Disputation: Simon Feigl
Master of Science Simon Feigl at Department of Physics will be defending the thesis
“Novel Pixel-Detector Developments for Upgrades of the ATLAS Central Tracking System at the LHC”
for the degree of PhD
Trial lecture - time and place
- Dr. Duccio Abbaneo, CERN, Switzerland
- Professor Dieter Röhrich, Institute of Physics and Technology, University of Bergen, Norway
- Professor Larisa Bravina, Department of Physics, University of Oslo, Norway
Chair of defence
Professor Heidi Sandaker
- Steinar Stapnes
- Ole Myren Røhne
- Heinz Pernegger
The increase of the LHC's performance demands for periodic upgrades of the particle detectors that are used in the collision experiments. This work deals with two upgrades of the silicon tracking system of ATLAS, the largest experiment at the LHC. First, complex integration issues were tackled for the Insertable B-Layer (IBL), the new silicon pixel layer that has been successfully installed in ATLAS during 2013–2015. Second, a novel type of silicon sensors was investigated for the high-luminosity upgrade: High-Voltage CMOS (HV-CMOS) sensors yield promising results for future detectors where extreme radiation hardness and increased spatial resolution are needed.
The IBL is located very close to the LHC beam pipe in the center of ATLAS. Space is extremely limited in this region, which poses challenges for design and integration. In addition, the thermal situation is delicate: the beam pipe has to be heated regularly to +220 °C whereas the silicon sensors, located only several mm away, must not reach more than +40 °C. A 1:1 mock-up of the IBL was constructed to understand its thermal behavior before installation. The design of the beam pipe was optimized, integration procedures were tested and computer simulations of the detector were tuned. These measures contributed significantly to the safe installation and operation of the IBL.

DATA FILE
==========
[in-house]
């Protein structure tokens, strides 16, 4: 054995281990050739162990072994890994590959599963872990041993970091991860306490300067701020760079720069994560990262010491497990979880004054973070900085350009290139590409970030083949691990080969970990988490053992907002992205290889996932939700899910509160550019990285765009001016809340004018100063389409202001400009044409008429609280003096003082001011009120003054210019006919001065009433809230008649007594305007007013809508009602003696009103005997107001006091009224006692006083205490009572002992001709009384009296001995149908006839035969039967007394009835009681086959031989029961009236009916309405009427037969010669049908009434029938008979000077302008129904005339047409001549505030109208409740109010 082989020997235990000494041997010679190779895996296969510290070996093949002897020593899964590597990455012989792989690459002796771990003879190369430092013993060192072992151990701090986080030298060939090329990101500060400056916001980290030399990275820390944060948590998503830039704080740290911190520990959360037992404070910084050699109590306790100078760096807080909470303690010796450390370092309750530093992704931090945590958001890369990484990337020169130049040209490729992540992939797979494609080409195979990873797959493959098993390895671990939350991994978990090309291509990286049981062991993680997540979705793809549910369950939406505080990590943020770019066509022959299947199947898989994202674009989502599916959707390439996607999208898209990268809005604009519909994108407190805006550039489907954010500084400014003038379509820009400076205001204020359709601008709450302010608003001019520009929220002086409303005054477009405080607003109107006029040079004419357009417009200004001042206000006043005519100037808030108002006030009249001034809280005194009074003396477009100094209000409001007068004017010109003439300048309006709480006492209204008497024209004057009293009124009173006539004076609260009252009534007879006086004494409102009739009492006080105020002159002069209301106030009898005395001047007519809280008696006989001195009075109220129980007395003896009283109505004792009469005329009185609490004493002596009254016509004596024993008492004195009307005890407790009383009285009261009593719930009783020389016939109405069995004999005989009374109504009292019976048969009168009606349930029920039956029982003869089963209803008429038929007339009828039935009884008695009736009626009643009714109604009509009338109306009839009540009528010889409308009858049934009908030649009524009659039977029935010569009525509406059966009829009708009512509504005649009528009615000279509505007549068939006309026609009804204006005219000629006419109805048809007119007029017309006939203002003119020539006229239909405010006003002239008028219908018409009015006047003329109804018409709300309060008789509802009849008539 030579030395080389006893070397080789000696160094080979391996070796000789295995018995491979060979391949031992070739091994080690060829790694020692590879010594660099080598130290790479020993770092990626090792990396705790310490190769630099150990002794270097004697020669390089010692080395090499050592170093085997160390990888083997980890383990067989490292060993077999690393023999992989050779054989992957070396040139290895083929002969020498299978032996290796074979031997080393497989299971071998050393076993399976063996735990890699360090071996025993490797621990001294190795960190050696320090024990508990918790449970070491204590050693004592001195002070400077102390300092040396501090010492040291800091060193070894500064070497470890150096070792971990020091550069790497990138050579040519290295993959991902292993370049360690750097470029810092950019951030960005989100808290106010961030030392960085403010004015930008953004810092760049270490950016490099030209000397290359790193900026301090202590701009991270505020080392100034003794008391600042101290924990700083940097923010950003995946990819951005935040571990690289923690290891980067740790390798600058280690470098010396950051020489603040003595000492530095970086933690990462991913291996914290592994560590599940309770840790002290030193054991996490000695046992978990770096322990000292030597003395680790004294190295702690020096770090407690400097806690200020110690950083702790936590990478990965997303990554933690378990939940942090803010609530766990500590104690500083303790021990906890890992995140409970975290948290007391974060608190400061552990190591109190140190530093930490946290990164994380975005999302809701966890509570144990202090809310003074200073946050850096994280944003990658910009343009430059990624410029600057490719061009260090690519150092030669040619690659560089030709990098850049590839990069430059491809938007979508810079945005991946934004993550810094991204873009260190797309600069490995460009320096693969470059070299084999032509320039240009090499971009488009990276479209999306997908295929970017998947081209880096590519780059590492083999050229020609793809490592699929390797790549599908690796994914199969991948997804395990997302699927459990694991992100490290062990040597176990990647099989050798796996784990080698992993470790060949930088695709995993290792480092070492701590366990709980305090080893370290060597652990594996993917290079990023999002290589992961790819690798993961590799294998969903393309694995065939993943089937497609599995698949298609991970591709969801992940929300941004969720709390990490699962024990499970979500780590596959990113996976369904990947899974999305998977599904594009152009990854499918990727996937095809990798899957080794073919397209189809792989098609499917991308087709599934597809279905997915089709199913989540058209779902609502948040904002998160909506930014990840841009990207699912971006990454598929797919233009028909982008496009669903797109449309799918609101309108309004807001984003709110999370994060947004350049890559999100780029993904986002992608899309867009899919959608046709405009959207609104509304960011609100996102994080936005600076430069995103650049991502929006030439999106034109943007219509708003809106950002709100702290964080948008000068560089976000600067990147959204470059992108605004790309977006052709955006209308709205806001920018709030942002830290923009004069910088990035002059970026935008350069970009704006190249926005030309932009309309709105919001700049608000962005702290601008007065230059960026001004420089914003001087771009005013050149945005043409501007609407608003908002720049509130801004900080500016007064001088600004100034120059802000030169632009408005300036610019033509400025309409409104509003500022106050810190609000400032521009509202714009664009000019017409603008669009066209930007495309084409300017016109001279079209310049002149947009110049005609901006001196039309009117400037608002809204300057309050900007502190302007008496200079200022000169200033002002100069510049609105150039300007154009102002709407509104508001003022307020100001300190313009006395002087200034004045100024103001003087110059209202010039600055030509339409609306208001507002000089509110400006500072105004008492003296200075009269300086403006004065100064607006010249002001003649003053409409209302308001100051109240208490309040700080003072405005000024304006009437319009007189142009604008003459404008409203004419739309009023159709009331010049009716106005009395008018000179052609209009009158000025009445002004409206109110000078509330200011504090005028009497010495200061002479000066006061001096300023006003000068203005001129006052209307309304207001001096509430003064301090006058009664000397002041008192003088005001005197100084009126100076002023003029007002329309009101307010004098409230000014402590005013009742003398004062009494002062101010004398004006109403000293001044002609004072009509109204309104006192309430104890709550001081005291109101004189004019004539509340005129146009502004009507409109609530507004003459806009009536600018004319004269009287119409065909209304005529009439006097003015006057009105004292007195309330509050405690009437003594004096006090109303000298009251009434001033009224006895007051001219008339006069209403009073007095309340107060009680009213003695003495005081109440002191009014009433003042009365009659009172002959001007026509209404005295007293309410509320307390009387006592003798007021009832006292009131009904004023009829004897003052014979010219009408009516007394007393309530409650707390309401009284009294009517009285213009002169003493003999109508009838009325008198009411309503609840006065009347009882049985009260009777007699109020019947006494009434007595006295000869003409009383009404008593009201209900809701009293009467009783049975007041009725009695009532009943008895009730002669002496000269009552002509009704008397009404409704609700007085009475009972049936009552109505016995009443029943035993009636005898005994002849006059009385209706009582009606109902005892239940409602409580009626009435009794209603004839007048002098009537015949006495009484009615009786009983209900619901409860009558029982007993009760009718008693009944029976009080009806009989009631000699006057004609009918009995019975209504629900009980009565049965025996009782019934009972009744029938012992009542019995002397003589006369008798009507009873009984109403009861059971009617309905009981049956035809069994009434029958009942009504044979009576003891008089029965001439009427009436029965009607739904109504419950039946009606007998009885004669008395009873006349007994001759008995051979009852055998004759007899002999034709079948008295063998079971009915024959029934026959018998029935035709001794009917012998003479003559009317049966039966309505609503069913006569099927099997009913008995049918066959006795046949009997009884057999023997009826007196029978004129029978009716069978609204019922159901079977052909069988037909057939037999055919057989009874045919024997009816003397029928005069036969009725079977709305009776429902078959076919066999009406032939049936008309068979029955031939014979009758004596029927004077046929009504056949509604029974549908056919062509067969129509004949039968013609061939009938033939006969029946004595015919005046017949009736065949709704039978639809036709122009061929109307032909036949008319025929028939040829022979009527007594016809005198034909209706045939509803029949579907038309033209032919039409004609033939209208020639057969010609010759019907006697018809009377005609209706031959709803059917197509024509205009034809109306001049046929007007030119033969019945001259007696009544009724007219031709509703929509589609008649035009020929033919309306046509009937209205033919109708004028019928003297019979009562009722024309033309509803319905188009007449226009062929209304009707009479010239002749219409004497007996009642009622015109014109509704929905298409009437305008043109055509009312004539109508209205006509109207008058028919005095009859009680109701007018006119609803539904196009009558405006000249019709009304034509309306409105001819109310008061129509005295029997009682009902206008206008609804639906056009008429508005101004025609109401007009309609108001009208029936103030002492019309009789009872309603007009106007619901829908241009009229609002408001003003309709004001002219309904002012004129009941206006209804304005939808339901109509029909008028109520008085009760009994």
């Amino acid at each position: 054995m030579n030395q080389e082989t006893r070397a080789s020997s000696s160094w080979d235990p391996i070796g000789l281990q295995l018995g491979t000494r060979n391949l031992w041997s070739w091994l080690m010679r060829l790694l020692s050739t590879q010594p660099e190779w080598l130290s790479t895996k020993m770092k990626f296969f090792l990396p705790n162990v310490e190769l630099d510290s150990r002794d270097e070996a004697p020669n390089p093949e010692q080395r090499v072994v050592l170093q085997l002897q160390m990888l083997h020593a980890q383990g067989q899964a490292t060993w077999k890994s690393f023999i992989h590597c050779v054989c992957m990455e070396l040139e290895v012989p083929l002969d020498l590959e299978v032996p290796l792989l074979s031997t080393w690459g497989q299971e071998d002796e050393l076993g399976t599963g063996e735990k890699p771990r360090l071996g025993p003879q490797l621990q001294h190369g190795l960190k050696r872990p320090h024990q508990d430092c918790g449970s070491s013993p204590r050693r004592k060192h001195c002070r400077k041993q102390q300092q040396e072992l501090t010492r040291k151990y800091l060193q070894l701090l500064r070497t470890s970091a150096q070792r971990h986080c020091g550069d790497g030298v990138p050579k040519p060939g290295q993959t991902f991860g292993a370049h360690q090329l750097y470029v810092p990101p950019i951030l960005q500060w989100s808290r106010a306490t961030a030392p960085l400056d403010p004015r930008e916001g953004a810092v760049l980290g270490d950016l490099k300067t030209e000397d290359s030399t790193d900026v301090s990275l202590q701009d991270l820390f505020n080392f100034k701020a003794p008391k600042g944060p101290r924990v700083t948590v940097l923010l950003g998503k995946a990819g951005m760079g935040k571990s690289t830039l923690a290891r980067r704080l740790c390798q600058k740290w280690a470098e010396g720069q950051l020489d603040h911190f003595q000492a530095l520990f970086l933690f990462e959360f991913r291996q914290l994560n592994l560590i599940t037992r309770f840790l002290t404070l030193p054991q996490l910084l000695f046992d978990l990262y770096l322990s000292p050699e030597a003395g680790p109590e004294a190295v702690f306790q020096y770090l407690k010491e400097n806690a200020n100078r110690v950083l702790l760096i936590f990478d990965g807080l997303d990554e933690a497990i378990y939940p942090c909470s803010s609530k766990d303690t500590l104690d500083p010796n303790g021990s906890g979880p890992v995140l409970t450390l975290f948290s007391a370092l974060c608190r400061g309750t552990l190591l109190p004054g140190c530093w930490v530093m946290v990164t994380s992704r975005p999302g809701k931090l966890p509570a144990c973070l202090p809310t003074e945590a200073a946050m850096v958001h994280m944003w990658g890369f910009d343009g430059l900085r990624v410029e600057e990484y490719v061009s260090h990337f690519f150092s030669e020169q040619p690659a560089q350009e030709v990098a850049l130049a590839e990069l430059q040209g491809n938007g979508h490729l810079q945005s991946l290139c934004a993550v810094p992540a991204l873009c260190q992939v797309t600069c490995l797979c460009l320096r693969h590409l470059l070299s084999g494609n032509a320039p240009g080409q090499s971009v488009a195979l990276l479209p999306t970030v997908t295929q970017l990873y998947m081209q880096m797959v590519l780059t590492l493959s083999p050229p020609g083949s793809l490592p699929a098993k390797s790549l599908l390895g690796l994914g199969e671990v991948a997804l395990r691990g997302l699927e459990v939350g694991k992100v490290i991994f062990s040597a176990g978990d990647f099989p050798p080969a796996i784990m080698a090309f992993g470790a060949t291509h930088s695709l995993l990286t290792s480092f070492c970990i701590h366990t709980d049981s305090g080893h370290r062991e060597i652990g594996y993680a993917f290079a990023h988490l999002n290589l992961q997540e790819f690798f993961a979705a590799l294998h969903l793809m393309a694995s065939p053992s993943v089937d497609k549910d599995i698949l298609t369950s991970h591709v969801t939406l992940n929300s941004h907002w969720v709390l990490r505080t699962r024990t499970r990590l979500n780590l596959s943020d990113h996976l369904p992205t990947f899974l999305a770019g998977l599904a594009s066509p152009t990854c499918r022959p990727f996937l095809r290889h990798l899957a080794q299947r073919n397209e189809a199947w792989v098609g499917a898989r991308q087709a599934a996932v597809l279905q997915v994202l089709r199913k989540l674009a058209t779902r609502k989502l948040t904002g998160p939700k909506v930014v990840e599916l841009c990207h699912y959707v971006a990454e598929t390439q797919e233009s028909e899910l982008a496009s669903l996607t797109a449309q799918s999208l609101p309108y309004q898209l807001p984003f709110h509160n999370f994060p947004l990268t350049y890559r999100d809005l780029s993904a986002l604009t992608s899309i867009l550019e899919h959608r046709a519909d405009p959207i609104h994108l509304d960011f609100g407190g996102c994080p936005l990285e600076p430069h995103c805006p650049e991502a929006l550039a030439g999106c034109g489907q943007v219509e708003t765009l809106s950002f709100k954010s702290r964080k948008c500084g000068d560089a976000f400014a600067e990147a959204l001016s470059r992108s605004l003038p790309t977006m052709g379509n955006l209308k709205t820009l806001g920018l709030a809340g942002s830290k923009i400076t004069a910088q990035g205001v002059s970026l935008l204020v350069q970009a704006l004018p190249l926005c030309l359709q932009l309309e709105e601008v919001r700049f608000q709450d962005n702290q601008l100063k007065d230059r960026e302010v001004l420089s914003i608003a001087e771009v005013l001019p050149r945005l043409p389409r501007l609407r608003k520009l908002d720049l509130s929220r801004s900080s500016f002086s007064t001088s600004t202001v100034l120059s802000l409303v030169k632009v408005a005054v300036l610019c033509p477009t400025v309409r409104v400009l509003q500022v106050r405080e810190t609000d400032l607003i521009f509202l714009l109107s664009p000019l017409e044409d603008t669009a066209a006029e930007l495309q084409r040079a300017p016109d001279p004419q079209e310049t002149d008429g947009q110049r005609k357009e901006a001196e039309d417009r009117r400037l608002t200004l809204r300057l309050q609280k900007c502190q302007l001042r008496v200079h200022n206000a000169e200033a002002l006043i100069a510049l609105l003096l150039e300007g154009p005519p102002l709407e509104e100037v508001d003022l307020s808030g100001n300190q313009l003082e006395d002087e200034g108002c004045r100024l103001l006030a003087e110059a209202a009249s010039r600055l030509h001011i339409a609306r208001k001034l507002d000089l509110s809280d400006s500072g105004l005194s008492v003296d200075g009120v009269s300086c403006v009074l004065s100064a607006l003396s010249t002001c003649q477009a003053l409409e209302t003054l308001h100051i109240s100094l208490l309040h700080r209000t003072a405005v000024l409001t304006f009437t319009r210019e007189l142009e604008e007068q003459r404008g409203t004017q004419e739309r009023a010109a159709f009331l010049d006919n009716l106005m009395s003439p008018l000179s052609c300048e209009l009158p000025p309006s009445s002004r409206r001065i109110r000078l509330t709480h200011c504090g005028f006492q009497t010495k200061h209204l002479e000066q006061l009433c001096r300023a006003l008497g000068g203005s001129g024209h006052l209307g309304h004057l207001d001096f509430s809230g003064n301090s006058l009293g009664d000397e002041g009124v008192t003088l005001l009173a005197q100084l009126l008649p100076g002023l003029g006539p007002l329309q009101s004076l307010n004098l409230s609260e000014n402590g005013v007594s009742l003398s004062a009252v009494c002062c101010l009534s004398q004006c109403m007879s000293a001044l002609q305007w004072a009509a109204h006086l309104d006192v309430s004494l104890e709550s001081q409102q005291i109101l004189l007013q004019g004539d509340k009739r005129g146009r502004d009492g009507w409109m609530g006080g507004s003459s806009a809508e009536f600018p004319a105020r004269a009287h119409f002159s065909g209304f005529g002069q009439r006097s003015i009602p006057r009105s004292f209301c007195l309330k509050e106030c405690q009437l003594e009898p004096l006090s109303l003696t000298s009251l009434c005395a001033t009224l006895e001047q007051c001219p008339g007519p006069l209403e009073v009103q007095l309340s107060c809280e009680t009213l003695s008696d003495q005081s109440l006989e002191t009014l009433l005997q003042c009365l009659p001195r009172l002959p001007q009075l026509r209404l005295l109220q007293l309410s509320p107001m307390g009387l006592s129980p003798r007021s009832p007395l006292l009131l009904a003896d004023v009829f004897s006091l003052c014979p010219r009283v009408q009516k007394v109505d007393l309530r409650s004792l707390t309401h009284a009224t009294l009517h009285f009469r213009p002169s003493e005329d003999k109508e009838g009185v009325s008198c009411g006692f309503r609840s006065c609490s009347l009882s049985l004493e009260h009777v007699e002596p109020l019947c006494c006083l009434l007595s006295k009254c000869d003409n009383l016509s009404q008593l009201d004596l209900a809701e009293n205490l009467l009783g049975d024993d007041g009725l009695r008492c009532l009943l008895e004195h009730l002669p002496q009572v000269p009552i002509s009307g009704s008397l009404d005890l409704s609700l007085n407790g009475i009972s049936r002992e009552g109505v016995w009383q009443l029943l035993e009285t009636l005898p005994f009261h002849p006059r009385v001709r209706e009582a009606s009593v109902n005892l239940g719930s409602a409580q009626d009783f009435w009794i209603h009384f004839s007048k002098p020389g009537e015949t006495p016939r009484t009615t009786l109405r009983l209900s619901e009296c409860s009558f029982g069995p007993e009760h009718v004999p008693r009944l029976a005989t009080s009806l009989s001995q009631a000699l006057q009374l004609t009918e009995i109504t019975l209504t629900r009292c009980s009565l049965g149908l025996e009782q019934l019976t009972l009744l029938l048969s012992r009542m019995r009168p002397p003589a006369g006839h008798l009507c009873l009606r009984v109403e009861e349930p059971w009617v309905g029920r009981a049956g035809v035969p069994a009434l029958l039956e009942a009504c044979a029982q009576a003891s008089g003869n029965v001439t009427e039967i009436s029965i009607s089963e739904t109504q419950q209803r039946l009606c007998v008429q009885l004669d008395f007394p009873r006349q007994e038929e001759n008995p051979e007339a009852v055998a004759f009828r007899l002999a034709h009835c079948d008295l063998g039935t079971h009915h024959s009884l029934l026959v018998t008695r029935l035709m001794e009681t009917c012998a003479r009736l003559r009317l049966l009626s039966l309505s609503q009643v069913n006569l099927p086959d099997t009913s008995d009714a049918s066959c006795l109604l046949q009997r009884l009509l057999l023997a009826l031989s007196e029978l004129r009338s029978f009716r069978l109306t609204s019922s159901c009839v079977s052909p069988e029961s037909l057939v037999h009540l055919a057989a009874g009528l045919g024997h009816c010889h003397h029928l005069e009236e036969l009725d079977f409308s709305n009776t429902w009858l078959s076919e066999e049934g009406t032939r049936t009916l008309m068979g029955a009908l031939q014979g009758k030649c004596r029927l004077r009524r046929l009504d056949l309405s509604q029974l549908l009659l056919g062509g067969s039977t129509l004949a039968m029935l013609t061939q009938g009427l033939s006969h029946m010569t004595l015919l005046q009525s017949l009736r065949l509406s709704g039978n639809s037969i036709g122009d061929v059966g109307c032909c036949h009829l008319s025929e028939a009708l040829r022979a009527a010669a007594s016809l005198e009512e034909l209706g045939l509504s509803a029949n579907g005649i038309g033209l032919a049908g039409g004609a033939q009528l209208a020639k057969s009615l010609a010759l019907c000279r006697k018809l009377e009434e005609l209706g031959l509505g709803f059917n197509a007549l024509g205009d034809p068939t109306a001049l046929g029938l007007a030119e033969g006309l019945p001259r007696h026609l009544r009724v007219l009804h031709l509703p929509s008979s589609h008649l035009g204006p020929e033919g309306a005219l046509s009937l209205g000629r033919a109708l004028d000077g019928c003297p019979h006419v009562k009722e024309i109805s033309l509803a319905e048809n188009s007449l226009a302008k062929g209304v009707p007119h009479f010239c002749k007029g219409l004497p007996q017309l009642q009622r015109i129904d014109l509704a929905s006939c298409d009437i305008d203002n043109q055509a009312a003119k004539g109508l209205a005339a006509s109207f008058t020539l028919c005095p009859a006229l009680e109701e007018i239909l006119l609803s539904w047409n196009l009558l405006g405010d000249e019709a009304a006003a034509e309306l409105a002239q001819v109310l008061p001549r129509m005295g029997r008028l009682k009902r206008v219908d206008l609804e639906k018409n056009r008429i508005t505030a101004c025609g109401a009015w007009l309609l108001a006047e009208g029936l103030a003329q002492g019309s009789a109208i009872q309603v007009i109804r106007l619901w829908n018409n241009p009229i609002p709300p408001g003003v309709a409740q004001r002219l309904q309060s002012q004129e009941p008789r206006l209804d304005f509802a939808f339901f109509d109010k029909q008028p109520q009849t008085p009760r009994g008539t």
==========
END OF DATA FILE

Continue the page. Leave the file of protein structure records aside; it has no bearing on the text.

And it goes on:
In 2024–2026 ATLAS will undergo the high-luminosity upgrade, which sets stringent requirements for all detector systems. For the silicon tracking system the increased radiation level is a major challenge. A new silicon sensor concept that is developed for high-luminosity purposes are HV-CMOS sensors. We characterized and advanced the prototype family “CCPD” (Capacitively Coupled Pixel Detector). A novelty is the electrical connection to the readout system via simple gluing, forming an alternative to the currently used and complex bump-bonding. Particle detection with the new concept is demonstrated and testbeam measurements show high efficiencies also after extreme irradiation. These results are important steps toward qualification of HV-CMOS sensors for high-luminosity LHC detectors and may inspire other experiments to consider the new approach.